Jeff Fried 00:14:14 Exactly. And Anton, I think, would be a great person to have on your podcast. And he's continued on with the SageMaker integration that we showed there. And it's a great example where you may not need GPU's permanently; you may just need to rent them for an hour.

 

Derek Robinson 00:14:33 So yeah, so just a final question, kind of moving into, I think you talked about this a lot already, but, you know, you mentioned Kubernetes, you mentioned kind of our being multi-cloud. Any specific features that you have kind of on the forefront or that you see as having been recently released or coming out that really play this cloud presence specifically?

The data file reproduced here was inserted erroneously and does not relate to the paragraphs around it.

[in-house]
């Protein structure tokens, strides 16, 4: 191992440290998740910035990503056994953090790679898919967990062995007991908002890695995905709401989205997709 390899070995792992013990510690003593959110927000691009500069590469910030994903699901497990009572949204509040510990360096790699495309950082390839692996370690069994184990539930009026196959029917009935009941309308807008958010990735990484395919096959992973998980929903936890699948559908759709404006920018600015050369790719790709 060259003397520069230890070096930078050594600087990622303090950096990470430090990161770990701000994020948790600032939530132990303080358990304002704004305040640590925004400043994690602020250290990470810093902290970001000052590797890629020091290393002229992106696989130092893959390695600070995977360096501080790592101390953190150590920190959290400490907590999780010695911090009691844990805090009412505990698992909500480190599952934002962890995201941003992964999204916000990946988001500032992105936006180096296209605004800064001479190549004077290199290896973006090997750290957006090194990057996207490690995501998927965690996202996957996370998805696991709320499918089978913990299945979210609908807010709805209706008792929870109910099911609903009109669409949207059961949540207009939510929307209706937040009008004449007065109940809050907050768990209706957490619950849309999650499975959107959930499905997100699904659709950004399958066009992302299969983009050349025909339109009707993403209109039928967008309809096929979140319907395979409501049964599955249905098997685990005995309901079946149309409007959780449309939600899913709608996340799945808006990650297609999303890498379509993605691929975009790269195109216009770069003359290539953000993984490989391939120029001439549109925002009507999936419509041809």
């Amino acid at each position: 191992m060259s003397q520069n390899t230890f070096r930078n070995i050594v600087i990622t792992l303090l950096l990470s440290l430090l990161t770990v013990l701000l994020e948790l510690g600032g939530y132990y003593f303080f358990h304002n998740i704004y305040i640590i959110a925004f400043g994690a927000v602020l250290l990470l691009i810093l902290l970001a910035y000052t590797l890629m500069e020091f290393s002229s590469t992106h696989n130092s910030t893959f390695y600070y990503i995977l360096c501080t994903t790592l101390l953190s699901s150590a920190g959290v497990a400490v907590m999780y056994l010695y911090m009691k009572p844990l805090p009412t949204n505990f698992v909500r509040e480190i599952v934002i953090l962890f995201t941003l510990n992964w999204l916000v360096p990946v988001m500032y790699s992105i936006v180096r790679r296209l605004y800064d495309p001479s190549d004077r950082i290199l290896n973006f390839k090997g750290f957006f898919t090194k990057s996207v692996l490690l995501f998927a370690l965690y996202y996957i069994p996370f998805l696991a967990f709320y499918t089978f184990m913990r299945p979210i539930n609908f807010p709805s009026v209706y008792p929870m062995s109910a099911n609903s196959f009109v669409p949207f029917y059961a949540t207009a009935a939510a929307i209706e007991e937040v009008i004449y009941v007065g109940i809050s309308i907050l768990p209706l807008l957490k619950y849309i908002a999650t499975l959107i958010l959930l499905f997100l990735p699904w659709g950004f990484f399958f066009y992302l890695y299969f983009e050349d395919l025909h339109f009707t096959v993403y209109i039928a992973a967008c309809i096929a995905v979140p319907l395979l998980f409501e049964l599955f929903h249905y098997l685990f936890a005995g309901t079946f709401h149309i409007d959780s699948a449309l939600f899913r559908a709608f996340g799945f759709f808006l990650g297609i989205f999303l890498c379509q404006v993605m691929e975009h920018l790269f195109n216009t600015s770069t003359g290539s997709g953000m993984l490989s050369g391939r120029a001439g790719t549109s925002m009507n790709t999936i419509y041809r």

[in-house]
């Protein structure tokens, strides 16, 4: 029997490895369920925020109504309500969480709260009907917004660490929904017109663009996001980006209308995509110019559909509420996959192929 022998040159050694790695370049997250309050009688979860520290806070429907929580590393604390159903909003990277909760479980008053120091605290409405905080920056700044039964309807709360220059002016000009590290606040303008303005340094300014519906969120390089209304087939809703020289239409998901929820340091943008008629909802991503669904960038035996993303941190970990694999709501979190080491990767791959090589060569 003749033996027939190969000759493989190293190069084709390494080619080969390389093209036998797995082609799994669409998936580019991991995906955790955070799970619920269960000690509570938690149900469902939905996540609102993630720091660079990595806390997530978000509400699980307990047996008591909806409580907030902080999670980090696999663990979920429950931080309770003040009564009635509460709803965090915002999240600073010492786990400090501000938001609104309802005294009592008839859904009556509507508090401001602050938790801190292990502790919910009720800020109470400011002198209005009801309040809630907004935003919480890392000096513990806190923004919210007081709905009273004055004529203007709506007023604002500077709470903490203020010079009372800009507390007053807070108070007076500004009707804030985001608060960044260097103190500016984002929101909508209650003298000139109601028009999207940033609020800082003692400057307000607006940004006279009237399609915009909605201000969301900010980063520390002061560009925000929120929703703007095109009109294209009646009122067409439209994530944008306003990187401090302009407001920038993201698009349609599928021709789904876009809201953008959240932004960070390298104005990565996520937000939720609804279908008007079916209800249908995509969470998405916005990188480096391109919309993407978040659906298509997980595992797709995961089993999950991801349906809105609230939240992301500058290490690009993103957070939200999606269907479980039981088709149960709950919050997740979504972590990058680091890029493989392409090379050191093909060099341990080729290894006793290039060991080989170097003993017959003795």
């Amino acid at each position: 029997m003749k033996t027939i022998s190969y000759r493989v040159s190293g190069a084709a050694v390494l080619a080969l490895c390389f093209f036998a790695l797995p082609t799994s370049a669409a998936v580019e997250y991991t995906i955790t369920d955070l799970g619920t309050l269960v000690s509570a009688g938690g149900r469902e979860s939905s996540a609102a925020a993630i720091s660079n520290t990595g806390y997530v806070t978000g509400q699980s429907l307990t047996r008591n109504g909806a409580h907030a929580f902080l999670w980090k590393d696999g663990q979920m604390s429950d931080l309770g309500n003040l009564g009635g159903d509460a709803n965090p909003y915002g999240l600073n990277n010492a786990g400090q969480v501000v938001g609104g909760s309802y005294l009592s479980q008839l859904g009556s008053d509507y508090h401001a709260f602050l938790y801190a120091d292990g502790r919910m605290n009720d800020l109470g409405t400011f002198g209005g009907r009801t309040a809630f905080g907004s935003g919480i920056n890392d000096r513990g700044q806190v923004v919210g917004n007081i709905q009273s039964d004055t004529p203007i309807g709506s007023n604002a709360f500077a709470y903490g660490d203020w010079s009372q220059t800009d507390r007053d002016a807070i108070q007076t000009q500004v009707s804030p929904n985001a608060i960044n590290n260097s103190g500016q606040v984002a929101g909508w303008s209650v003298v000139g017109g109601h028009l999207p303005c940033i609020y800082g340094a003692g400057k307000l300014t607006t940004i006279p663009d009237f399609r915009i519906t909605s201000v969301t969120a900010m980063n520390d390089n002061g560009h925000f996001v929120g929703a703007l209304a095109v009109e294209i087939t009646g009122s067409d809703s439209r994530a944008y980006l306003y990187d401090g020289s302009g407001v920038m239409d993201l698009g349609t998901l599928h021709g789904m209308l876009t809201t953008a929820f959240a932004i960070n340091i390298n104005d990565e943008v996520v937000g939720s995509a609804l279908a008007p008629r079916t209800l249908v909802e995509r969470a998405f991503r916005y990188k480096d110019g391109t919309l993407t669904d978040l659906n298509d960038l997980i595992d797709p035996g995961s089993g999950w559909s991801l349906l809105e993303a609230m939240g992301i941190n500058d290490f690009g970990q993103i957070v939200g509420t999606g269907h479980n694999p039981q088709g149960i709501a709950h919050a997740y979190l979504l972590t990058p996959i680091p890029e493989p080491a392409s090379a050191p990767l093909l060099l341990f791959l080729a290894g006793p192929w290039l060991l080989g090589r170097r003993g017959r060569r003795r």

Jeff Fried 00:14:53 Well, I think, our InterSystems Kubernetes operator, or IKO — rolls right off your tongue — is definitely something to highlight. We've had to do a significant amount of work sort of in the basement of the system, and on the way it's configured, in order to fit into this orchestration framework. And we released this with 2020.3. I think that might be worth having another podcast about, and it's really nice to see, we have a few customers running on it now and a lot more that are headed this way. The trick with any orchestrator, it's like…it's automation. So you have to set things up ahead of time and just like, think of automated testing. It may not be quicker for you to run the test the first time, but it's much quicker the second and third and fourth time. So, only a few of our customers are really familiar with Kubernetes in the areas that we've been working with them on, but we're running with it on some of our own systems. And we have some really big customers that are already using it. So I think that's worth a highlight.